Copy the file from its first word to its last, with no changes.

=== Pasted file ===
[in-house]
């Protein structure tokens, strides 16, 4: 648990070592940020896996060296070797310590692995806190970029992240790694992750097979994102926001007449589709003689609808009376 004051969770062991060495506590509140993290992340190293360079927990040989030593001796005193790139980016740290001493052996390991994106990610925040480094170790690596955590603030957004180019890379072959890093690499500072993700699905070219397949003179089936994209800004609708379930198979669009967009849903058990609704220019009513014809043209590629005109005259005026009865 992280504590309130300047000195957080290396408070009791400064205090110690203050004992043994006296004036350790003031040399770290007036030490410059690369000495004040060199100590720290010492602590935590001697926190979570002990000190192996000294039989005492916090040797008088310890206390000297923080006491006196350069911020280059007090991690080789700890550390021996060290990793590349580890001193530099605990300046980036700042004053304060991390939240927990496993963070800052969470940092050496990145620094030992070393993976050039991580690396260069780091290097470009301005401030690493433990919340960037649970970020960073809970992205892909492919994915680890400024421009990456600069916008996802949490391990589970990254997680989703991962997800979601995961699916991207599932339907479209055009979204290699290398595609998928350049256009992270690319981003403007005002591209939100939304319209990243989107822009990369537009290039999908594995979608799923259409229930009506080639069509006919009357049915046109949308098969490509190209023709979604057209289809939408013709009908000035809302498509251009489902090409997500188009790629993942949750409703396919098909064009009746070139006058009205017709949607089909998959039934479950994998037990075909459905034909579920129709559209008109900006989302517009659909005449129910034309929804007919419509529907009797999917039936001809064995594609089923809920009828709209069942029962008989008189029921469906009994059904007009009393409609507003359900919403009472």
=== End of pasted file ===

[in-house]
């Protein structure tokens, strides 16, 4: 648990070592940020896996060296070797310590692995806190970029992240790694992750097979994102926001007449589709003689609808009376 004051969770062991060495506590509140993290992340190293360079927990040989030593001796005193790139980016740290001493052996390991994106990610925040480094170790690596955590603030957004180019890379072959890093690499500072993700699905070219397949003179089936994209800004609708379930198979669009967009849903058990609704220019009513014809043209590629005109005259005026009865 992280504590309130300047000195957080290396408070009791400064205090110690203050004992043994006296004036350790003031040399770290007036030490410059690369000495004040060199100590720290010492602590935590001697926190979570002990000190192996000294039989005492916090040797008088310890206390000297923080006491006196350069911020280059007090991690080789700890550390021996060290990793590349580890001193530099605990300046980036700042004053304060991390939240927990496993963070800052969470940092050496990145620094030992070393993976050039991580690396260069780091290097470009301005401030690493433990919340960037649970970020960073809970992205892909492919994915680890400024421009990456600069916008996802949490391990589970990254997680989703991962997800979601995961699916991207599932339907479209055009979204290699290398595609998928350049256009992270690319981003403007005002591209939100939304319209990243989107822009990369537009290039999908594995979608799923259409229930009506080639069509006919009357049915046109949308098969490509190209023709979604057209289809939408013709009908000035809302498509251009489902090409997500188009790629993942949750409703396919098909064009009746070139006058009205017709949607089909998959039934479950994998037990075909459905034909579920129709559209008109900006989302517009659909005449129910034309929804007919419509529907009797999917039936001809064995594609089923809920009828709209069942029962008989008189029921469906009994059904007009009393409609507003359900919403009472």